The Luddite’s fallacy is a fancy term for the ad nauseum phobia, vociferated by blue collar workers that technology will replace human jobs. Now, this really isn’t an issue, these robots are replacing jobs that no one wants. No one actually wants to dig tunnels, serve angry customers, or even drive themselves around on a quotidian basis. Basic, rule-based AI or technology has already facilitated this process in making this easier.
To some extent, this human fear of being replaced by a form of otherness more capable is indeed, true. New innovations will displace current industries as we know and see them today, as with any revolution. However, it will create industries and better standards of living in the overall long term. The occupations we see today are not the 14 hour ones in London back then that made bare wages for sustenance; seldom are there seamstresses, chimney sweepers, serfs and the like making less than a loaf of bread. They are engineers that codify these machines, yoga gurus, mindfulness speakers and consultants that shape the fabric of not only work, but one’s reality and perception of their external world.
While new positions of consequence and better standards of living are implications of human evolution in conjunction with innovation, AI and robots in question only improve the human quality of life in so much as there is a uncoupling of skill from the product produced. These are general purpose technologies such as sowing machines that now have uncoupled the time and skill-intensive finesse of sowing elaborate garments to factory workers, to ballpoint pens that now democratize the beauty of handwritten notes to all, not only the select elites in the hayday that could afford a feather-tip quill and ink.
((I personally through my investments and research sought to democratize the usage of cannabis and CBD to patients that were inundated with the abuse of opioids, and the luxury, aviation, and real estate space and continually to do so as a VC and angel investor.))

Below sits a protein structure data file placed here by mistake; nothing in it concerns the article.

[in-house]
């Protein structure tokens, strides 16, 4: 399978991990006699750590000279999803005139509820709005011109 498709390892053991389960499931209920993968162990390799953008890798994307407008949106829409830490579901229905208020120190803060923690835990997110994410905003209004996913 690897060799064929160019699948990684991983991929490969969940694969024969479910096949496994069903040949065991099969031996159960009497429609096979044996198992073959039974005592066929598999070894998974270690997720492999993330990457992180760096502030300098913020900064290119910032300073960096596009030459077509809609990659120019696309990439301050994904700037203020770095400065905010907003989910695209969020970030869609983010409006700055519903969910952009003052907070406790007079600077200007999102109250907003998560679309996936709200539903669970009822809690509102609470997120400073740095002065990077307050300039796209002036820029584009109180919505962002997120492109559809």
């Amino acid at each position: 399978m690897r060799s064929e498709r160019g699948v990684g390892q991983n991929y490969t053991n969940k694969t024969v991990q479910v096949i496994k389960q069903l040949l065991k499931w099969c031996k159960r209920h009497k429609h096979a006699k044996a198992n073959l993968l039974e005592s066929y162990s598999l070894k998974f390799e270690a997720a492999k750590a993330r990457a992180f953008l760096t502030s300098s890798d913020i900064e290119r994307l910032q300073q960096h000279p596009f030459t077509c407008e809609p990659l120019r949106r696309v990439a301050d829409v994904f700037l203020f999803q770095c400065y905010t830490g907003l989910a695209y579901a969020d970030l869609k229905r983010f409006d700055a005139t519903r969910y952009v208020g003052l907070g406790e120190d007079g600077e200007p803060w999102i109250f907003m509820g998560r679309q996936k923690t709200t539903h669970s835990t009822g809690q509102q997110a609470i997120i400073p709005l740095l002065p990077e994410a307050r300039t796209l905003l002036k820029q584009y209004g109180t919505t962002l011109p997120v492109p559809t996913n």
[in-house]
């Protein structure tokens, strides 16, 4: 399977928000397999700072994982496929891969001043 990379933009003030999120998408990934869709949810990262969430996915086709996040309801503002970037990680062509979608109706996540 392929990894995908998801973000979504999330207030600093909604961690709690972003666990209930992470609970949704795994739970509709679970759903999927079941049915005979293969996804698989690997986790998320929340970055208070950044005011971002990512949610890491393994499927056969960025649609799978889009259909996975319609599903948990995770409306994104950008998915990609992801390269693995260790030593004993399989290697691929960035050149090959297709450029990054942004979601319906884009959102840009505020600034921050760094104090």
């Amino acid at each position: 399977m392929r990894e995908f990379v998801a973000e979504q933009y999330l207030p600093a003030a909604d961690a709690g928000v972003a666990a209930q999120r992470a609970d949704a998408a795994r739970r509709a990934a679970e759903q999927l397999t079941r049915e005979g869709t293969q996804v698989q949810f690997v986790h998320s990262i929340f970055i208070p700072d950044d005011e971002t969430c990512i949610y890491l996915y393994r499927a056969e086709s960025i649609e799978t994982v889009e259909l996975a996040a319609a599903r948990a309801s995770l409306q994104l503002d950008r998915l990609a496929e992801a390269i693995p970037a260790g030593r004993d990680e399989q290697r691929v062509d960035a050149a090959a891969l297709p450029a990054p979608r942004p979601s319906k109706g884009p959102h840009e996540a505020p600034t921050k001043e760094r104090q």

However, as skill-based AI is formed– programs typically made B2B or made more personalized and less general in information technology, the natural inequalities of human propensities will be exacerbated. This means that technology that serves to empower certain classes of people, such as ones that make lives of only current graphic designers easier with those with already acquired education, real estate that caters to the 1% of property managers of inherited property, edtech with those of intrinsic nimble wit, inequalities will inevitably emerge.
Instead of advocating for a rapacious coup d'etat of those more fortunate and blessed with resources other than our own, let us recognize and celebrate these differences by working with technology but instead compensating everyone equally based off of their unique talent. If universal basic income, health care and rights do not suffice, then what if it was permissible that a lawyer would be paid as much as a middle school teacher, as they both provide value in a society. Such a system would encourage individuals to treat each other with more collaboration and kindness, recognize and share our differences, and to teach us that everyone, has something of value we can learn from.
America has come to standardize an imperfect oligarchy of only old money and meritocracy in itself, which in turn has caused a culture of hatred and mudslinging. I say it is imperfect, and as a partisan to someone who came from old money and has skill sets valued by this meritocracy. However these things are not things that should be valued in human interactions, in a humane world but rather the equal opportunities and hard work involved in concordance with the diverse purview of one’s passions.
In humanity’s last shred of hope, this collaboration not only with technology but with each other is the last stand of mankind against the dark unknown ventures of the robotics and AI.